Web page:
BOSTON -- Fenway Park isn't exactly the most inviting venue for visiting pitchers. With hitter-friendly features such as the Green Monster and Pesky's Pole, there's not much room for error when attempting to silence the perennially potent Red Sox lineup. But if struggles at Fenway are the norm for opposing hurlers, consider Kevin Millwood the exception to the rule. The Rangers' ace continued a career-long string of success in Boston on Friday night, twirling seven-plus innings of one-run ball in a 5-1 victory over the Red Sox. The win snapped an eight-game Fenway losing streak for Texas, which had not defeated the Sox in Boston since July 1, 2007.
Ian Kinsler drilled his 15th home run of the season for the Rangers (32-22), who used a four-run fifth inning to back Millwood (5-4). The veteran righty, who improved to 4-1 lifetime in eight career starts at Fenway, has logged six or more innings in 11 of his 12 starts this season. "I like this ballpark," Millwood said. "There's always a lot of energy here. Obviously they're not cheering for me, but when there's a lot of energy, I think I feed off of it. It just makes it a fun place to pitch." Elvis Andrus ignited Texas' scoring barrage in the fifth, lining a 3-2 fastball from Boston starter Brad Penny (5-2) under the glove of a diving Julio Lugo to score Marlon Byrd. Two pitches later, Kinsler turned on a Penny offering and yanked it into the Monster Seats for a three-run homer. "That home run was huge because it gave us some cushion," Texas manager Ron Washington said. "From there, we were able to make pitches and get out of the game." Chris Davis extended the Rangers' lead in the following inning, unloading an RBI ground-rule double to right field for an insurance run that proved inconsequential. The Red Sox (32-23) scratched a run across in the eighth against a tiring Millwood (117 pitches), as David Ortiz plated Jason Bay with an RBI single to right. Eddie Guardado relieved Millwood and promptly extinguished a two-on, none-out jam in impressive fashion. The lefty retired Jason Varitek (strikeout), Jacoby Ellsbury (flyout) and Rocco Baldelli (groundout) in order to end the frame. "If he gives up a couple runs there, all of a sudden it's a tight game again," Millwood said. "Eddie came in and shut them down. It was huge." With two games remaining on their daunting six-game road trek through New York and Boston, the Rangers already consider themselves one of the best teams in baseball. Convincing the rest of the league of that fact has become their season-long mission. "We feel like we're where we should be," Millwood said. "We have a good team, and we can play with anybody. The more we go out and play like we did tonight, the more people will realize it."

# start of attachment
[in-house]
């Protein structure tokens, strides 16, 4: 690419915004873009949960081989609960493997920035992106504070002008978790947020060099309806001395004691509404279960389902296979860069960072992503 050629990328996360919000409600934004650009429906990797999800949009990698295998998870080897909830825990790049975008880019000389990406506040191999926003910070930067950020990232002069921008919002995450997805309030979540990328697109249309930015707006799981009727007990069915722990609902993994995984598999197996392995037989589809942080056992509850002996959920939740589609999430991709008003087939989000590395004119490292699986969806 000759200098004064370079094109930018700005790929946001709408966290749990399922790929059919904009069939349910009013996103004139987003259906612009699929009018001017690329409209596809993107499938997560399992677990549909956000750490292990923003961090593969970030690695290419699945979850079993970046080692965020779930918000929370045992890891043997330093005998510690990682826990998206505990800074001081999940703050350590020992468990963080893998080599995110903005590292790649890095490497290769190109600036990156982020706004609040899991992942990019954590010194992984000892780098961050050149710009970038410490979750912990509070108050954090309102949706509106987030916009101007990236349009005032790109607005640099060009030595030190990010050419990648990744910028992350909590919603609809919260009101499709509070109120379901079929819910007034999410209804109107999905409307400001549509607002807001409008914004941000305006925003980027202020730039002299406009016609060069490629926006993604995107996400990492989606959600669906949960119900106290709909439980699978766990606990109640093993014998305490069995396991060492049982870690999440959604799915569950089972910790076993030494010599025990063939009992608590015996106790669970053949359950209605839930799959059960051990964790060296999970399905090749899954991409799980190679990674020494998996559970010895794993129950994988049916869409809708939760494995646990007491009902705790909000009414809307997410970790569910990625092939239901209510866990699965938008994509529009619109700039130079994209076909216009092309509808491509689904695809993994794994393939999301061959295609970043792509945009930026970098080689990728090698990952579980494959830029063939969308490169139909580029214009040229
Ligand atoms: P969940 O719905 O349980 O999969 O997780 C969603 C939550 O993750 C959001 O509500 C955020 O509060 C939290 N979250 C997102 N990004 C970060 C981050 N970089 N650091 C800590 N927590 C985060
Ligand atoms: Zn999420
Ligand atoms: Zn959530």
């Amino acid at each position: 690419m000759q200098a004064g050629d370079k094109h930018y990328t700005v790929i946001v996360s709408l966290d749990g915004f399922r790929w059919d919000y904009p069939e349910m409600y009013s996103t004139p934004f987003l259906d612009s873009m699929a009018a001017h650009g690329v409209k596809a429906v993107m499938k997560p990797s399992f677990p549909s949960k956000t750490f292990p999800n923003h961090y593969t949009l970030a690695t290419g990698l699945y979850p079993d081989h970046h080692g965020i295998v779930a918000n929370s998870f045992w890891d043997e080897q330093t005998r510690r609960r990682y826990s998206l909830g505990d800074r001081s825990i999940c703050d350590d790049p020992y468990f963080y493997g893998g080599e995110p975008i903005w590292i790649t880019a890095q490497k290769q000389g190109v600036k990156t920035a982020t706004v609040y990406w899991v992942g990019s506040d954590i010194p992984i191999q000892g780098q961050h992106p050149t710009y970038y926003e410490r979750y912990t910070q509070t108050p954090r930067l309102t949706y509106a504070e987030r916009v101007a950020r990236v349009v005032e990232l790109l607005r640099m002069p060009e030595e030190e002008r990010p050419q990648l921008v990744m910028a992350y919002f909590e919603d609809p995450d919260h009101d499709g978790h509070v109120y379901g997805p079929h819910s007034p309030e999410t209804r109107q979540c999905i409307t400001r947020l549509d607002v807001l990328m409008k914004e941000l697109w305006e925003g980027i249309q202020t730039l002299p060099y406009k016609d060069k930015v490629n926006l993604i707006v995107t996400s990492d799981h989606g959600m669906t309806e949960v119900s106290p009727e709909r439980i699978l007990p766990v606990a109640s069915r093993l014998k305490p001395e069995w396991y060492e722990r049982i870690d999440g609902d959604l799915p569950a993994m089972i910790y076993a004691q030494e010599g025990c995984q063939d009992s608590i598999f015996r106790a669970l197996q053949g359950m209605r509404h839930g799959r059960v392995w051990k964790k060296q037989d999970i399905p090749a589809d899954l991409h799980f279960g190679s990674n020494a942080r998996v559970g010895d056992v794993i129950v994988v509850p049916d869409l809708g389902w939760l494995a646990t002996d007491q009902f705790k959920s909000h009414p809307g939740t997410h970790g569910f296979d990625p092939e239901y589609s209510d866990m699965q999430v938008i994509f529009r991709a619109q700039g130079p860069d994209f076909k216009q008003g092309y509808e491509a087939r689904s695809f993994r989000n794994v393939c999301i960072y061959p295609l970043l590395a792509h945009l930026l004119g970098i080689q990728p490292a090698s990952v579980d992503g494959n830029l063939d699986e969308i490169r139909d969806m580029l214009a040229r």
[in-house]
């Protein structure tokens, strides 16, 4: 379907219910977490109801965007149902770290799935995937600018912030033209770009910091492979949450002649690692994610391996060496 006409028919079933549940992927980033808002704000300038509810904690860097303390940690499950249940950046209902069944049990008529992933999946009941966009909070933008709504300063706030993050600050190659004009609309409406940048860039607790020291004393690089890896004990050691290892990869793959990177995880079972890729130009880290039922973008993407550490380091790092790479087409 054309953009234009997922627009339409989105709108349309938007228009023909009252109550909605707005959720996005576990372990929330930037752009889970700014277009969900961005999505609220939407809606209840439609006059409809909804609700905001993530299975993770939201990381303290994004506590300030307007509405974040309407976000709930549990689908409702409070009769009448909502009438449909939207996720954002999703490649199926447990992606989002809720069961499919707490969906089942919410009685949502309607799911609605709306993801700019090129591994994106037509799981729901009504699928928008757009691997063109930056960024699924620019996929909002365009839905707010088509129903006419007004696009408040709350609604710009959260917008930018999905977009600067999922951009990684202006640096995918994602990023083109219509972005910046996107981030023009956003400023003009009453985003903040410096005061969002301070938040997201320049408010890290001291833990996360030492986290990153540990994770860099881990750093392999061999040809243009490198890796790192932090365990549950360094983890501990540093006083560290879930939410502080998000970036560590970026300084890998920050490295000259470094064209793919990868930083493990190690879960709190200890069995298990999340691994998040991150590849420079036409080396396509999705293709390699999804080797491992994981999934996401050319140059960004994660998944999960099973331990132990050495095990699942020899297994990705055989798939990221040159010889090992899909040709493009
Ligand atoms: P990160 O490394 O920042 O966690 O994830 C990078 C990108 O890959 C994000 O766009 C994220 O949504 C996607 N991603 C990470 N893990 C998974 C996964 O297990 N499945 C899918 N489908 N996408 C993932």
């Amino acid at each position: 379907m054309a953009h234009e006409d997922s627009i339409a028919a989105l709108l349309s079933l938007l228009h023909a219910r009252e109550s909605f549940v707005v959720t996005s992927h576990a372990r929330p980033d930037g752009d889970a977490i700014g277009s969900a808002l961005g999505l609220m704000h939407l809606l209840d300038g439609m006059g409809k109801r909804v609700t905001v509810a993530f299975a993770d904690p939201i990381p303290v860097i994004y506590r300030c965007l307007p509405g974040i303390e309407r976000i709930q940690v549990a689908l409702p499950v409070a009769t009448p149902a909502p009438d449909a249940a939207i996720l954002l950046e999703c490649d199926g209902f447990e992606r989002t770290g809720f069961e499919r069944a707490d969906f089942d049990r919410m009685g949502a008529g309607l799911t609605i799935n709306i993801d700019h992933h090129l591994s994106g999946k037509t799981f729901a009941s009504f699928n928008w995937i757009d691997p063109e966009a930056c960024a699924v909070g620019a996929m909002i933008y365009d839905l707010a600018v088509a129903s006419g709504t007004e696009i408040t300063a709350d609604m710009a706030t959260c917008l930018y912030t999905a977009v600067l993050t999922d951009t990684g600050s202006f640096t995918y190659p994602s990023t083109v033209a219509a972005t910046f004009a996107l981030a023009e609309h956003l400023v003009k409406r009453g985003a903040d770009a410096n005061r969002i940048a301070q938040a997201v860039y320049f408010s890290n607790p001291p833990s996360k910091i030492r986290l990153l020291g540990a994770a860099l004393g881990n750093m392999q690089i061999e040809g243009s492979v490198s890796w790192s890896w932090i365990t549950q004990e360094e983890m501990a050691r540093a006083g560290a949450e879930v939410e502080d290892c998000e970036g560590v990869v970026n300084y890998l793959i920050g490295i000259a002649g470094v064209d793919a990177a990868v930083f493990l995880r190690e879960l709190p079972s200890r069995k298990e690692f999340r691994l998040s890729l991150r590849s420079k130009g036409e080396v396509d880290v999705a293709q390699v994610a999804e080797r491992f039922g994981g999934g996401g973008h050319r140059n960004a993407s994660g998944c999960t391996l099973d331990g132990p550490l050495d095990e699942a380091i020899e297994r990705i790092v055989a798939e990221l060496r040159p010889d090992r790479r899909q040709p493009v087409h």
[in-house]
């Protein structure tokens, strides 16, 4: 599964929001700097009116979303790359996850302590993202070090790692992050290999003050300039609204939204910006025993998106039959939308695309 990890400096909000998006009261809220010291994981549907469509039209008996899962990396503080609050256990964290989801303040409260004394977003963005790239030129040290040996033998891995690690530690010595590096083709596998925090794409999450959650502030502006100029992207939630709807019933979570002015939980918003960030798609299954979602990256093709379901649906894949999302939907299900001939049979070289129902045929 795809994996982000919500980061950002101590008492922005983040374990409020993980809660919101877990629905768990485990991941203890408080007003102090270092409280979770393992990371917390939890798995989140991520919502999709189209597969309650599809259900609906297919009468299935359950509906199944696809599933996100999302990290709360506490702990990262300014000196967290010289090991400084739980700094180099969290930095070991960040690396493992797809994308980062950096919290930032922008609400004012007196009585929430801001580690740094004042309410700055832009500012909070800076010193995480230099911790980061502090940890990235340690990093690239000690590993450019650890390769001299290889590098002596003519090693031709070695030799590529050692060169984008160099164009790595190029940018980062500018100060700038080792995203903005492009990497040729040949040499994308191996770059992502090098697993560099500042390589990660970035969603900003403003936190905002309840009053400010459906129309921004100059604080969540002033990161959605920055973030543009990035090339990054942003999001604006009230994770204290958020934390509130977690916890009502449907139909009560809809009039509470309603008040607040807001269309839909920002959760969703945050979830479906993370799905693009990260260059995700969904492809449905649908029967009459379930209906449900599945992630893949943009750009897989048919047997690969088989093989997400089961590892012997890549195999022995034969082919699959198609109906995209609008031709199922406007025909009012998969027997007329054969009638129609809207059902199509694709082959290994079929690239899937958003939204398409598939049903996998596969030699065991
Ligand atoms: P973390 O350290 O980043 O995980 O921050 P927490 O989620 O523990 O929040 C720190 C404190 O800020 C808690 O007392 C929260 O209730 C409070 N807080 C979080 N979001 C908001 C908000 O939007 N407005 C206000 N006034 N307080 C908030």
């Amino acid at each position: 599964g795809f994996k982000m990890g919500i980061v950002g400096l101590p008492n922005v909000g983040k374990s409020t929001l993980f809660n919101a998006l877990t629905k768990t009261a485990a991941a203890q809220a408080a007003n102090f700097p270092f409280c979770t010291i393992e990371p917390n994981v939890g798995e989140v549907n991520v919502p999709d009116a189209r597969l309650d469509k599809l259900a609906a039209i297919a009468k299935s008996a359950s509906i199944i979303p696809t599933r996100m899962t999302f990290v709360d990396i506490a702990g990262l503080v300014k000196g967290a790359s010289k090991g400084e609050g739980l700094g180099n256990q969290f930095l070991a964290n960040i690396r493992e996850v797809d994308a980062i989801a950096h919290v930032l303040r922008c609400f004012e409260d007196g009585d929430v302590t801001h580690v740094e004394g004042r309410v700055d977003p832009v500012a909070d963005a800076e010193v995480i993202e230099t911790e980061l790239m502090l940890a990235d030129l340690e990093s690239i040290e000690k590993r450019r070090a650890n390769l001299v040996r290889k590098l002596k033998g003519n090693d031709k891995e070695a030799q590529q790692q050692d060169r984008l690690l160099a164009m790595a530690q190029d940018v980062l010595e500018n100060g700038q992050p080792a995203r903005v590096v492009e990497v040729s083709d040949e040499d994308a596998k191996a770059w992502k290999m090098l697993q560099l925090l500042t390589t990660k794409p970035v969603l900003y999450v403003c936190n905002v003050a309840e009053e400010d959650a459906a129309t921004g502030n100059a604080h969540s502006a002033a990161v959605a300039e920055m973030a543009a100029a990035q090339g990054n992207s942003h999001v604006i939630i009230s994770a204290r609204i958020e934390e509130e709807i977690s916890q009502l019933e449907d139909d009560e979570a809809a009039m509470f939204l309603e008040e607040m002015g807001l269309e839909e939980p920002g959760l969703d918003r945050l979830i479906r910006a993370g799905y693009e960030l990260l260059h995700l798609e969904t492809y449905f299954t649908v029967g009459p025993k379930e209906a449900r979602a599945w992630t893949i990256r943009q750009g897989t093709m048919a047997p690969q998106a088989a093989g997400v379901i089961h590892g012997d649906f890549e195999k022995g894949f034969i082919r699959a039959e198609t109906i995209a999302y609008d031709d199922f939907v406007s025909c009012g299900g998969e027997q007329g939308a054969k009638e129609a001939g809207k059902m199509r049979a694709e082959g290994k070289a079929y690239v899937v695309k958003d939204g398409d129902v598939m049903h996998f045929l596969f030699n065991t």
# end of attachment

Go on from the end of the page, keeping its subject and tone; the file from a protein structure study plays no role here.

John Barone is an associate reporter for MLB.com. This story was not subject to the approval of Major League Baseball or its clubs.